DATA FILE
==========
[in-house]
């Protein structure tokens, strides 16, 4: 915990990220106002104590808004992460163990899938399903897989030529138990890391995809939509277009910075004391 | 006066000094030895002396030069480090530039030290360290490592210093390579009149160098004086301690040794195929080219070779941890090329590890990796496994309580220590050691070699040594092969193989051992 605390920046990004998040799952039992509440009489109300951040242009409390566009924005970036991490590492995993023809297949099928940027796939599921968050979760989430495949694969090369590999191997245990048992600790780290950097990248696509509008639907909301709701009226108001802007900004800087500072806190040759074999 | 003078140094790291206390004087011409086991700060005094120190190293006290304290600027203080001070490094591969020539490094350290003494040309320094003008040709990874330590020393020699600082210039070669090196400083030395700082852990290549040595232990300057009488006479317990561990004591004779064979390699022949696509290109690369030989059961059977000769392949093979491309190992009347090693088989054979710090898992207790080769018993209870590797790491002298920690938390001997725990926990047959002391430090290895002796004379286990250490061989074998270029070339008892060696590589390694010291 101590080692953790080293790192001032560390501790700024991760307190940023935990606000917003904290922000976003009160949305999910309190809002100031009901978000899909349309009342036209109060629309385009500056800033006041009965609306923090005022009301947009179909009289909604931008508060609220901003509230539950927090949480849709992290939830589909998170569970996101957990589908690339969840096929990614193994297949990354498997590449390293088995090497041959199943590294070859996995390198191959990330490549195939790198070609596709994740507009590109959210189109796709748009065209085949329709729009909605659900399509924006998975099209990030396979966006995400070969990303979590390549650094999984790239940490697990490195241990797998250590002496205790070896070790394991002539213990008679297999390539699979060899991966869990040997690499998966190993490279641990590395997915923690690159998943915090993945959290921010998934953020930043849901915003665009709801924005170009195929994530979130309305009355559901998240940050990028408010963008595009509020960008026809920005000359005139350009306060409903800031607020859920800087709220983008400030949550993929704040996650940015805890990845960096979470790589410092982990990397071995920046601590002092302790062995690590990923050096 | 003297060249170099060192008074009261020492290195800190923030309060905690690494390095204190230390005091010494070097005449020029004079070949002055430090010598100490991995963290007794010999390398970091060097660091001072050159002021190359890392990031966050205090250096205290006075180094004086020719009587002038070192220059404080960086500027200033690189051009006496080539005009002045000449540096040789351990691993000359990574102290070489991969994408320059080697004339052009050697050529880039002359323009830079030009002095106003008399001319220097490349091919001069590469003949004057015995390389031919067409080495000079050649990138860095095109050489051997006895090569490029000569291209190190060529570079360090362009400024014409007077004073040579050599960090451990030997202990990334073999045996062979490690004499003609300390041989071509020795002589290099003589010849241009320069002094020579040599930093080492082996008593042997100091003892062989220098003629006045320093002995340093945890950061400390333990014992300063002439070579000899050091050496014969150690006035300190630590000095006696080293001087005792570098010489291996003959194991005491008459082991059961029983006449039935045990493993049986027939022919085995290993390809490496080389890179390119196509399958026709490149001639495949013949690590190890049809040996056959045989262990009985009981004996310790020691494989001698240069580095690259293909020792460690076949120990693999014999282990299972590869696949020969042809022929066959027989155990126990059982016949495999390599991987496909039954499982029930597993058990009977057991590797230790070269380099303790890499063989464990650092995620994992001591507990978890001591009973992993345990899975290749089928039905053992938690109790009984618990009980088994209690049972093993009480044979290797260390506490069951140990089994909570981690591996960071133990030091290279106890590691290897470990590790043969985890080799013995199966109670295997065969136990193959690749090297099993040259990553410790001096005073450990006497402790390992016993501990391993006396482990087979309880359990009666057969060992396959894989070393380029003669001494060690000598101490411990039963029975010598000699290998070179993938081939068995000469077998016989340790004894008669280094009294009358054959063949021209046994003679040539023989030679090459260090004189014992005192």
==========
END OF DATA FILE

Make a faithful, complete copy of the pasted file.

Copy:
[in-house]
């Protein structure tokens, strides 16, 4: 915990990220106002104590808004992460163990899938399903897989030529138990890391995809939509277009910075004391 | 006066000094030895002396030069480090530039030290360290490592210093390579009149160098004086301690040794195929080219070779941890090329590890990796496994309580220590050691070699040594092969193989051992 605390920046990004998040799952039992509440009489109300951040242009409390566009924005970036991490590492995993023809297949099928940027796939599921968050979760989430495949694969090369590999191997245990048992600790780290950097990248696509509008639907909301709701009226108001802007900004800087500072806190040759074999 | 003078140094790291206390004087011409086991700060005094120190190293006290304290600027203080001070490094591969020539490094350290003494040309320094003008040709990874330590020393020699600082210039070669090196400083030395700082852990290549040595232990300057009488006479317990561990004591004779064979390699022949696509290109690369030989059961059977000769392949093979491309190992009347090693088989054979710090898992207790080769018993209870590797790491002298920690938390001997725990926990047959002391430090290895002796004379286990250490061989074998270029070339008892060696590589390694010291 101590080692953790080293790192001032560390501790700024991760307190940023935990606000917003904290922000976003009160949305999910309190809002100031009901978000899909349309009342036209109060629309385009500056800033006041009965609306923090005022009301947009179909009289909604931008508060609220901003509230539950927090949480849709992290939830589909998170569970996101957990589908690339969840096929990614193994297949990354498997590449390293088995090497041959199943590294070859996995390198191959990330490549195939790198070609596709994740507009590109959210189109796709748009065209085949329709729009909605659900399509924006998975099209990030396979966006995400070969990303979590390549650094999984790239940490697990490195241990797998250590002496205790070896070790394991002539213990008679297999390539699979060899991966869990040997690499998966190993490279641990590395997915923690690159998943915090993945959290921010998934953020930043849901915003665009709801924005170009195929994530979130309305009355559901998240940050990028408010963008595009509020960008026809920005000359005139350009306060409903800031607020859920800087709220983008400030949550993929704040996650940015805890990845960096979470790589410092982990990397071995920046601590002092302790062995690590990923050096 | 003297060249170099060192008074009261020492290195800190923030309060905690690494390095204190230390005091010494070097005449020029004079070949002055430090010598100490991995963290007794010999390398970091060097660091001072050159002021190359890392990031966050205090250096205290006075180094004086020719009587002038070192220059404080960086500027200033690189051009006496080539005009002045000449540096040789351990691993000359990574102290070489991969994408320059080697004339052009050697050529880039002359323009830079030009002095106003008399001319220097490349091919001069590469003949004057015995390389031919067409080495000079050649990138860095095109050489051997006895090569490029000569291209190190060529570079360090362009400024014409007077004073040579050599960090451990030997202990990334073999045996062979490690004499003609300390041989071509020795002589290099003589010849241009320069002094020579040599930093080492082996008593042997100091003892062989220098003629006045320093002995340093945890950061400390333990014992300063002439070579000899050091050496014969150690006035300190630590000095006696080293001087005792570098010489291996003959194991005491008459082991059961029983006449039935045990493993049986027939022919085995290993390809490496080389890179390119196509399958026709490149001639495949013949690590190890049809040996056959045989262990009985009981004996310790020691494989001698240069580095690259293909020792460690076949120990693999014999282990299972590869696949020969042809022929066959027989155990126990059982016949495999390599991987496909039954499982029930597993058990009977057991590797230790070269380099303790890499063989464990650092995620994992001591507990978890001591009973992993345990899975290749089928039905053992938690109790009984618990009980088994209690049972093993009480044979290797260390506490069951140990089994909570981690591996960071133990030091290279106890590691290897470990590790043969985890080799013995199966109670295997065969136990193959690749090297099993040259990553410790001096005073450990006497402790390992016993501990391993006396482990087979309880359990009666057969060992396959894989070393380029003669001494060690000598101490411990039963029975010598000699290998070179993938081939068995000469077998016989340790004894008669280094009294009358054959063949021209046994003679040539023989030679090459260090004189014992005192």